Engrossing look at a love affair that crosses over racial, ethnic, cultural, and geographic boundary lines, when upwardly-mobile, happily married Snipes has a fling with his new temp secretary Sciorra. Less than perfect, with a drug subplot that throws the film off-kilter toward the end--but still utterly compelling. Lee doesn't have all the answers, but he certainly raises interesting questions. Terrific songs by Stevie Wonder and score by Terence Blanchard, although the music practically drowns out the dialogue in some scenes. What's the point of that?
The night manager of a fast-food restaurant is murdered, but a no-nonsense Brooklyn cop doesn't believe that the young man who confessed to the crime is really guilty. He's got his eye on the suspect's brother (Phifer), who works for the neighborhood drug czar. A penetrating, multilayered look at the reality of life on the street and in ``the projects, '' and a challenging treatise on personal responsibility. It's tough to decipher the street lingo and dialect in the opening scenes, but once the story kicks in, it's dynamite. Richard Price adapted his novel with Lee; a fortuitous merging of two distinctive talents. Coproduced by Martin Scorsese.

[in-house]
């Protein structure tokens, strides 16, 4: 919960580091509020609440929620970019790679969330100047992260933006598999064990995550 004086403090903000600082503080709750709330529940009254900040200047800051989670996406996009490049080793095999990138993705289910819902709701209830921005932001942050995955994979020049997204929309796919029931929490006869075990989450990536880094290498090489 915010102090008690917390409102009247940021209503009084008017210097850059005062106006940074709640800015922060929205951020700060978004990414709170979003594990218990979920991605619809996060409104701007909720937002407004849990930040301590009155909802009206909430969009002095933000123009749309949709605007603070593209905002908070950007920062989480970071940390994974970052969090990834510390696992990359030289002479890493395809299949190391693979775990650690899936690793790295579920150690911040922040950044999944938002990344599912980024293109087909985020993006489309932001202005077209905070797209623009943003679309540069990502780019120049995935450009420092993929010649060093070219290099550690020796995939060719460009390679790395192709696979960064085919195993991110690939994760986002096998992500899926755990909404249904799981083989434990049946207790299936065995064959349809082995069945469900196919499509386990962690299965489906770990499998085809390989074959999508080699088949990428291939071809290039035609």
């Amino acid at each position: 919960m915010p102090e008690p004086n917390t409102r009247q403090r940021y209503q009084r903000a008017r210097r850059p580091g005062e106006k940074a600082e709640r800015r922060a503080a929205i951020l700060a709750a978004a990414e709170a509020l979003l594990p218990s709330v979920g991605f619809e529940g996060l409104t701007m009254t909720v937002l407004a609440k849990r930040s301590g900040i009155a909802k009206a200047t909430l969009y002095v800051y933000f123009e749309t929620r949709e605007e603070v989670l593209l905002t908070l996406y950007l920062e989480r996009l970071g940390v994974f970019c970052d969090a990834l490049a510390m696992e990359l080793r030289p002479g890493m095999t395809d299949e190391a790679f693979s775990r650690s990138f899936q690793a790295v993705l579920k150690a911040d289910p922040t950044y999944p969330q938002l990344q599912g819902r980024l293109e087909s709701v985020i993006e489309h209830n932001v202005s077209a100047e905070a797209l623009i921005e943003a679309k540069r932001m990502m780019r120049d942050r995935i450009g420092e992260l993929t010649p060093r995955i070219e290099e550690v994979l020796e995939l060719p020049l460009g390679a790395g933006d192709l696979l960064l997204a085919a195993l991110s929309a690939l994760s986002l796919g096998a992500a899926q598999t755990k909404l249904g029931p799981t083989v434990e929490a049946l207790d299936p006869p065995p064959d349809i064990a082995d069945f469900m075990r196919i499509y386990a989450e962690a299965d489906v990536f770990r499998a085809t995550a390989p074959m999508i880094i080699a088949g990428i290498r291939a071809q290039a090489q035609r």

Do The Right Thing:
Idealized, individualistic look at life in the black community of Bedford-Stuyvesant in Brooklyn, where a white-owned pizza parlor flourishes... and where circumstance leads to an outbreak of hostilities on a sweltering summer day. Entertaining and provocative, with a much-discussed (and troubling) finale. Writer-director Lee also stars as Mookie, the delivery boy; his real-life sister Joie plays his sister in the film.